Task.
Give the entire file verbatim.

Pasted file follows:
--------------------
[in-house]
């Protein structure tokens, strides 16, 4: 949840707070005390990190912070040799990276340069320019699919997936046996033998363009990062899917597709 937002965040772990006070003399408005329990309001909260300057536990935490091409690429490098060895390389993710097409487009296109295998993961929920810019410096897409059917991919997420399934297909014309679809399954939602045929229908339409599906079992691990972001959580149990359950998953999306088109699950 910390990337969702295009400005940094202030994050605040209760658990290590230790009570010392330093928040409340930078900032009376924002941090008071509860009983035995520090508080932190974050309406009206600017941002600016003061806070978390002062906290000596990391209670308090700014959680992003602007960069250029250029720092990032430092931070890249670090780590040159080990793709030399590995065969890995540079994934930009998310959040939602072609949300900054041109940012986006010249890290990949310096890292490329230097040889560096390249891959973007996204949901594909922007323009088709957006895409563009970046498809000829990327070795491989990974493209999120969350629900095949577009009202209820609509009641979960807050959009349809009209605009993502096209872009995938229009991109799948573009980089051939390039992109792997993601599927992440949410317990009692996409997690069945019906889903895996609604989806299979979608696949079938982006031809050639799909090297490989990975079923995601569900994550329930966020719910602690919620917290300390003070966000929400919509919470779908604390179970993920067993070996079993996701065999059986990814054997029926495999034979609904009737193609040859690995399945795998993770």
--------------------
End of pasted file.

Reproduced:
[in-house]
């Protein structure tokens, strides 16, 4: 949840707070005390990190912070040799990276340069320019699919997936046996033998363009990062899917597709 937002965040772990006070003399408005329990309001909260300057536990935490091409690429490098060895390389993710097409487009296109295998993961929920810019410096897409059917991919997420399934297909014309679809399954939602045929229908339409599906079992691990972001959580149990359950998953999306088109699950 910390990337969702295009400005940094202030994050605040209760658990290590230790009570010392330093928040409340930078900032009376924002941090008071509860009983035995520090508080932190974050309406009206600017941002600016003061806070978390002062906290000596990391209670308090700014959680992003602007960069250029250029720092990032430092931070890249670090780590040159080990793709030399590995065969890995540079994934930009998310959040939602072609949300900054041109940012986006010249890290990949310096890292490329230097040889560096390249891959973007996204949901594909922007323009088709957006895409563009970046498809000829990327070795491989990974493209999120969350629900095949577009009202209820609509009641979960807050959009349809009209605009993502096209872009995938229009991109799948573009980089051939390039992109792997993601599927992440949410317990009692996409997690069945019906889903895996609604989806299979979608696949079938982006031809050639799909090297490989990975079923995601569900994550329930966020719910602690919620917290300390003070966000929400919509919470779908604390179970993920067993070996079993996701065999059986990814054997029926495999034979609904009737193609040859690995399945795998993770």